Chrome is about to start warning users that non-HTTPS sites are insecure


#1

Originally published at: http://boingboing.net/2016/11/05/chrome-is-about-to-start-warni.html


#2

I’ll have a drink for all you call center folks that get to explain this to panicked users.

Stay strong :muscle:


#3

Of course, the irony of this post is that when I clicked through Feedly to read it, it directed me to the non-HTTPS version of BoingBoing. Maybe time to redirect all non-HTTPS requests accordingly?


#4

Just waiting for the bills to come in to weaken HTTPS so that we can fight “TERRORISTS!!!”.

This is a good thing IMHO. I want to see secure sites out there.


#5

Damnit. Thats not how it works. Whether a connection is encrypted or not doesnt tell you anything about the security measures of the site itself.


#6

But… if the connection that the site allows doesn’t use certificates, access of said site becomes vulnerable to snooping, and things like ad injection by your ISP, right? Sounds pretty “insecure” to me.


#7

By my 20 years of working in infosec, snooping the data in the connection has not been interesting in a very long time. That said, HTTPS intercept by ISPs (or employers) is still less of a problem than someone attacking the site server itself and harvesting data. Connection security ≠ server security.


#8

This change is not about securing you from fraudsters who want to intercept your private financial communications. It’s about preventing totalitarian government entities (like the NSA, for instance) from strolling into the office of an internet backbone and installing a box that slurps up the contents of everyone’s browsing sessions. It’s about turning out the lights on easy broad based snooping, making it harder to drag people in for questioning because they used “suspicious” words on a forum somewhere.


#9

“that word blah blah blah”

sigh

Doesnt work that way. Large scale data collection and HTTPS unwrapping are still perfectly do-able even with this change.


#10

I realise plain HTTP will have to be deprecated at some point along the road to the Security Promised Land, but I have all sorts of vague misgivings about this.

As Israel_B very rightly says, conflating HTTPS with secure sites is misleading. This warning will train users to think that certificate problems are a sign of malware, rather than an operator who lacks the time / money / expertise to maintain a certificate. Meanwhile, most actual malware will continue to go unflagged by Chrome, and in a world where lots of sites display warning messages, users will read the absence of warnings as a clean bill of health. So although the goal is to secure users against (mainly) state intrusion, the effect could be that this, and all other types of web-based evil, are implicitly blamed on church and model railroad club websites.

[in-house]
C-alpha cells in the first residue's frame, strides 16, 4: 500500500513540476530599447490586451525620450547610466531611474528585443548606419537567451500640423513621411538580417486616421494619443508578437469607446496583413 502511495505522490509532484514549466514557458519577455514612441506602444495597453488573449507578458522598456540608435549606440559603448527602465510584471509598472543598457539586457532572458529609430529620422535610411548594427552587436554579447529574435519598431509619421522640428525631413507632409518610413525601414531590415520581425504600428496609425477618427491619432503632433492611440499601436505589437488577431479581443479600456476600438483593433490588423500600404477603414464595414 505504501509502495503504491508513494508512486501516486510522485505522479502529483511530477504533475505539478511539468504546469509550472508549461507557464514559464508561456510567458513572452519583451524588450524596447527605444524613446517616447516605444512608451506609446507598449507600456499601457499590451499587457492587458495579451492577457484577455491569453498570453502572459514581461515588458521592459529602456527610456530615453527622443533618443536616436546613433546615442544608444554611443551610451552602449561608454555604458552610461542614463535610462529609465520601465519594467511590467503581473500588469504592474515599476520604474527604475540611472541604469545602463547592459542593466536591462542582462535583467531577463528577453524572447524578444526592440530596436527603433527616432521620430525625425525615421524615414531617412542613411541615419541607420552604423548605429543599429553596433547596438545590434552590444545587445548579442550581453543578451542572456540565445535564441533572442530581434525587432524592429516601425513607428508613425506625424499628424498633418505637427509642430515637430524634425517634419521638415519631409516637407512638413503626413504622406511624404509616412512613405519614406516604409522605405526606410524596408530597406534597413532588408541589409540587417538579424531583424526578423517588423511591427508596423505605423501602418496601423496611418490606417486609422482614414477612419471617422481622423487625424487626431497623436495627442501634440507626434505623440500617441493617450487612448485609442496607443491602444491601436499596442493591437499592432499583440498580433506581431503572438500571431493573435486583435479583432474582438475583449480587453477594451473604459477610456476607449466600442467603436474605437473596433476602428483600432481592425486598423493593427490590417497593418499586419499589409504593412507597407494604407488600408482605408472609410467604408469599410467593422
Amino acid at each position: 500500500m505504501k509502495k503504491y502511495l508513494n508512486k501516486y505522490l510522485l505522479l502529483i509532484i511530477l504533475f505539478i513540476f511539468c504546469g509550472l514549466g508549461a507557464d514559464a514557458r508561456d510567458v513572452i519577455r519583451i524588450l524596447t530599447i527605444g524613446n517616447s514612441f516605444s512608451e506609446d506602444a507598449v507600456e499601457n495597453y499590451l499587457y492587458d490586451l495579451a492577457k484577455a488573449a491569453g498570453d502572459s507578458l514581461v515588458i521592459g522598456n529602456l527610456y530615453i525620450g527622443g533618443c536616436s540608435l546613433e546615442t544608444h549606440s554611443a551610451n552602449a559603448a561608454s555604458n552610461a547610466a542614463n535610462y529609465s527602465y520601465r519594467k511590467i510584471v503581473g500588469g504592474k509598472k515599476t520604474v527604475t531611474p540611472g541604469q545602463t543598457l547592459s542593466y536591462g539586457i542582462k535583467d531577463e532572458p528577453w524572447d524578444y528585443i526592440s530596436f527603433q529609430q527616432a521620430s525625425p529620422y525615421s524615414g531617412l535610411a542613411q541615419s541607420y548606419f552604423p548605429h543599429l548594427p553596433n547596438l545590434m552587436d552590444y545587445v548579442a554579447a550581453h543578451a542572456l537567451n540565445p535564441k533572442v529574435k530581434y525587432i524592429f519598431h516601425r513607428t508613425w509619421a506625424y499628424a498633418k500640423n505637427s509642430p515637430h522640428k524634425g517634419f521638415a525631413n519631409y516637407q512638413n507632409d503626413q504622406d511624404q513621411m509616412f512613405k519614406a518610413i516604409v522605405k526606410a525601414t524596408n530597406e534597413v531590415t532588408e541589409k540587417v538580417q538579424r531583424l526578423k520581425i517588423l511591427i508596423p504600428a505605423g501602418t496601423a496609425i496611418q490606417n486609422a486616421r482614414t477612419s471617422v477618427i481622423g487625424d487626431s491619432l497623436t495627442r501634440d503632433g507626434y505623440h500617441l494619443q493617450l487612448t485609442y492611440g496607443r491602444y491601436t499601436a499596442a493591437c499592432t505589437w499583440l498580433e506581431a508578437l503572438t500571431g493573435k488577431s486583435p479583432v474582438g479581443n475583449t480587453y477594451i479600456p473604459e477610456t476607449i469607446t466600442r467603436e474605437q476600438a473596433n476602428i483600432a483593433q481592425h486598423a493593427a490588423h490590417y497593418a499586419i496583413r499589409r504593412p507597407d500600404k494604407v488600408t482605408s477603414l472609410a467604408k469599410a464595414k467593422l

tl;dr The headline could just as well read “Chrome is about to start warning users that amateur websites are insecure”.


#11

Oh cool. So now I need to pay for a certificate to run my blog. :expressionless:
Let’s Encrypt only works with sites where you have shell access.

I do nothing but advocate for more encryption. But HTTPS is not just encryption, it’s also a racketeering scheme for third-party identification.

You’re not the internet police, Google. Knock it off.


#12

Google has been pushing the industry towards certain practices (like the disclosuring of a zero-day exploit in Windows only 7 days after Microsoft was told about it), and they have the industry clout to demand to be listened to, but no one is forcing anyone to use Chrome.

Apathy and inertia keep us using unencrypted email and dns servers that can be swamped with requests from bogus IP addresses. If Google is using it’s clout to get the tech world off their asses, then it’s a good thing.


#13

So, what is the solution for devices with embedded web pages? As I understand it, they’re basically faced with three bad choices:

  • don’t use https at all
  • embed the same certificate in every device (pro: happy green lock icon. con: one compromised device renders the certificate untrustable)
  • allow the user to provide their own certificate (pro: technically correct??? con: no one will do it)

Do I misunderstand?


#14

Chrome alerted me that my ISP was using SHA-1 SSL certification for online payments.
I emailed ISP’s support about this, and they upgraded to SHA-2 within a day.


#15

Would like to use the add-on HTTPS Everywhere but it doesn’t work in Pale Moon, which I use because it is far faster than Firefox. So, uh, can anyone here ask EFF about that (hint, hint)? They are not easy to contact about such things.


#17

you did read @GeekMan’s comment? he mentioned Let’s Encrypt there


#18

Oh. So he did. Multitasking fail on my part.


#19

In India?


#20

Clearly you don’t do security work within the browser space. We’re all impressed that Google had the cojones to do this first and doff our hats to them.

Flagging insecure connections to servers is not the be all and end all of things but it is certainly a good thing if it promotes people using secure connections.


#22

So which would you rather have? No incentive for the use of HTTPS, or at least some weak incentive? Next up, HTTP 2.0 BTW…